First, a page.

5 Things to know about the New Ontario 15% Non- Resident Speculation Tax

Although the Province has just announced the 15% Non-Resident Speculation tax, there are already more questions than answers. Here is what you need to know.

  1. The tax is for non-residents of Canada buying 1-6 residential units in the Golden Horseshoe area of Ontario.

This tax is in addition to any Land Transfer Tax payable. It applies only on 1-6 units of residential property purchased by a Non-resident of Canada in the Golden Horseshoe Region of Ontario, including Toronto, Niagara, Hamilton, Peterborough, Simcoe, Waterloo and York. It thus does NOT apply to any apartment building with at least 7 residential units, or any commercial property, industrial property or vacant land.

  1. What if you are a Canadian citizen but also a non-resident?

If you are a Canadian citizen, you do not pay the tax. Even if you are a non-resident, living in the US, Great Britain or Hong Kong, as long as you are a Canadian citizen, you will not pay this tax.

  1. What if there are 3 buyers buying a property that cost $500,000.00, each owning a third of the property, with 2 owners being Canadian citizens and one being a non-resident?

Here it becomes very problematic. Even if the non-resident will own only one third of the property, they must pay 15% on the entire purchase price of $500,000.00, or $75,000.00

  1. Lenders ask for parents to sometimes co-sign a mortgage for their children buying a home and take a small percentage of title, even 1%, to do so. What happens if the children are permanent residents of Canada but the parent is a non-resident?

This is a disaster, because under the new rules, even if the parent was holding the 1% title in trust for the children, they must pay 15% of the tax on the ENTIRE purchase price.  Mortgage brokers, lenders and realtors must be aware of this when qualifying potential buyers. In this regard, lenders will have to start giving serious consideration to accepting a guarantee instead from the non-resident parents, to avoid the non-resident parents having to take any interest in the property, triggering this tax. The issue, however, is that if the children do not qualify based on their income, the parent may have to go on title to satisfy the lender requirements. In addition, the guarantee will likely require the parents to obtain independent legal advice , and permit them to raise more defences if the bank tries to enforce it. As you can see, this is not easy, and this must be determined before anyone in this situation puts in an offer to buy a home.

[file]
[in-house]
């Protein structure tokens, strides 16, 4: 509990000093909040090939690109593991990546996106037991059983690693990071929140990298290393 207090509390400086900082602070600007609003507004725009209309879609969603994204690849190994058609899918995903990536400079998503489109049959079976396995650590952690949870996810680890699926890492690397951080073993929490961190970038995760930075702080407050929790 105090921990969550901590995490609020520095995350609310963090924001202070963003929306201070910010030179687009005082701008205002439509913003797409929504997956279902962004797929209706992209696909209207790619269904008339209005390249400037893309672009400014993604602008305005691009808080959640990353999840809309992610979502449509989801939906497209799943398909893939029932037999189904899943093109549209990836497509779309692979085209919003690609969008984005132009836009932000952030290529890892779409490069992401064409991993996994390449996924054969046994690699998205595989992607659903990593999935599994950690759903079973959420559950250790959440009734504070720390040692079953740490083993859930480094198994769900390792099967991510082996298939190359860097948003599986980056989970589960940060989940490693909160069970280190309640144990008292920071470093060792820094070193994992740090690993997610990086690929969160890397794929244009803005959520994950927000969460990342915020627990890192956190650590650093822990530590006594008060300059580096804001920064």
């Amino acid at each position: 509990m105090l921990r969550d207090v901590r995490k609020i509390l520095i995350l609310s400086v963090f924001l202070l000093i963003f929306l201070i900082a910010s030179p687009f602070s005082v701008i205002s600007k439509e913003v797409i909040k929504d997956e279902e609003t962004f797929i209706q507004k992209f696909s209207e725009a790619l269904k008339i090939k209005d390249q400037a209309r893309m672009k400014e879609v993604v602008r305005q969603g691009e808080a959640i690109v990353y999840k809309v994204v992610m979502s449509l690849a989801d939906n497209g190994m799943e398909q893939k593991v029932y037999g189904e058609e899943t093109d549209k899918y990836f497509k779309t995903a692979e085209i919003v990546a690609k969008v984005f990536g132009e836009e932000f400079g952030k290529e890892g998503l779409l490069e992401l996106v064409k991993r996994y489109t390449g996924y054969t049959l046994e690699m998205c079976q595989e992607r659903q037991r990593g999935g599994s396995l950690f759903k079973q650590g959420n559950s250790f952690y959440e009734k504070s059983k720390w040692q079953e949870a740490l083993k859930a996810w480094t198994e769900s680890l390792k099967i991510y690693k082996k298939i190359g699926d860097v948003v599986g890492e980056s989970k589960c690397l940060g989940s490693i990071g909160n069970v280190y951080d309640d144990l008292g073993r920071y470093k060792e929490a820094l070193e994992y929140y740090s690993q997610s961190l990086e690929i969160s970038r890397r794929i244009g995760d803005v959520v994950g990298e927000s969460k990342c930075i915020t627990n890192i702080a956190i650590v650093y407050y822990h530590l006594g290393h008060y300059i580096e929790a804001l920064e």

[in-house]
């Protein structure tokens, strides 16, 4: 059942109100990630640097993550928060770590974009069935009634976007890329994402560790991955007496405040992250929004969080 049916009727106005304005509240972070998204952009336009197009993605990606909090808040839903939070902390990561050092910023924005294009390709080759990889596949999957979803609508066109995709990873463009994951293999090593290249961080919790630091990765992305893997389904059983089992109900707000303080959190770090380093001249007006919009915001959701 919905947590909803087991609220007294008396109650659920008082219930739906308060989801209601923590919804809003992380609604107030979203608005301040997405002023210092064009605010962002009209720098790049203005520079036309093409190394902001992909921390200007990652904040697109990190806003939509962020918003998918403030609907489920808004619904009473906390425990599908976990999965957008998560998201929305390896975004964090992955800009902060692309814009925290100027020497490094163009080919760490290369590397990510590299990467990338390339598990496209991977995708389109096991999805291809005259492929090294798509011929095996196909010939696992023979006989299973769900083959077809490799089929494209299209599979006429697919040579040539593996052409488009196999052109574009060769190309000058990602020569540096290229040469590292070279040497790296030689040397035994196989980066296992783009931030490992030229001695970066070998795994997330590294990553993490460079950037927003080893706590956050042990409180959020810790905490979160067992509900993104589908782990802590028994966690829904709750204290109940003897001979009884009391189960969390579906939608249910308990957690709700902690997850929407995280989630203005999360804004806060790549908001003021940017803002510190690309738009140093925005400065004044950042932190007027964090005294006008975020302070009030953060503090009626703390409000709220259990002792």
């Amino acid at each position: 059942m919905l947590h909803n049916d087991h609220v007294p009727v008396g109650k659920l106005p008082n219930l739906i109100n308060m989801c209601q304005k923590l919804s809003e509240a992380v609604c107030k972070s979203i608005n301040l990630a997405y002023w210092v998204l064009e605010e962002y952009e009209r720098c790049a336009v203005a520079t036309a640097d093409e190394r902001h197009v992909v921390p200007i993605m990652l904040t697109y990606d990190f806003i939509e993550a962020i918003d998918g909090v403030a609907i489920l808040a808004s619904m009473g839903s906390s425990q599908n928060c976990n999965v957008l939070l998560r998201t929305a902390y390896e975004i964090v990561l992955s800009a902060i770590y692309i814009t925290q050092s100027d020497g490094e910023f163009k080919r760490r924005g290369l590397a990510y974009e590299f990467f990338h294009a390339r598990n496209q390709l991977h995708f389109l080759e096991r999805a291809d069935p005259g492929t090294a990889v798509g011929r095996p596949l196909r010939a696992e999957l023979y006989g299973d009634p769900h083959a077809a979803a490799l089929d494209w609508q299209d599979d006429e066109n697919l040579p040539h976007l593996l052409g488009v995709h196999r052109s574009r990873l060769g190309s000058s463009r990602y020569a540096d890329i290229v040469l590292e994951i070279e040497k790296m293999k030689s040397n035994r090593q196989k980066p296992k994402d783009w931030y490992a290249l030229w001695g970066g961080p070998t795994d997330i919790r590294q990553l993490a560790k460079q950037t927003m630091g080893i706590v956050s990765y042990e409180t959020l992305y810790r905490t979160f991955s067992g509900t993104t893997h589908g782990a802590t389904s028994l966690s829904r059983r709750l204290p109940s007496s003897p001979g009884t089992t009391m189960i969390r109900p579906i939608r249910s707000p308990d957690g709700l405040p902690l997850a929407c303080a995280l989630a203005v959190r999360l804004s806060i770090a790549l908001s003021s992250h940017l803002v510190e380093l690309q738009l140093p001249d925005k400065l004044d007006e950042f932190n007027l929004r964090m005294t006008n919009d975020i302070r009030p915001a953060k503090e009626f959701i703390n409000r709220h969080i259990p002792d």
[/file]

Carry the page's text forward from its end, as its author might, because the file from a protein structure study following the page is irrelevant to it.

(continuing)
1. Rebates

Even if the tax is paid, rebates will be available if the non-resident becomes a resident of Canada or a Canadian citizen within 4 years of closing, or if the non-resident is a foreign student who has been enrolled as a full-time student at an approved Ontario institution for at least 2 years after closing, or the foreign national has worked at a full-time Ontario job for at least one year after closing.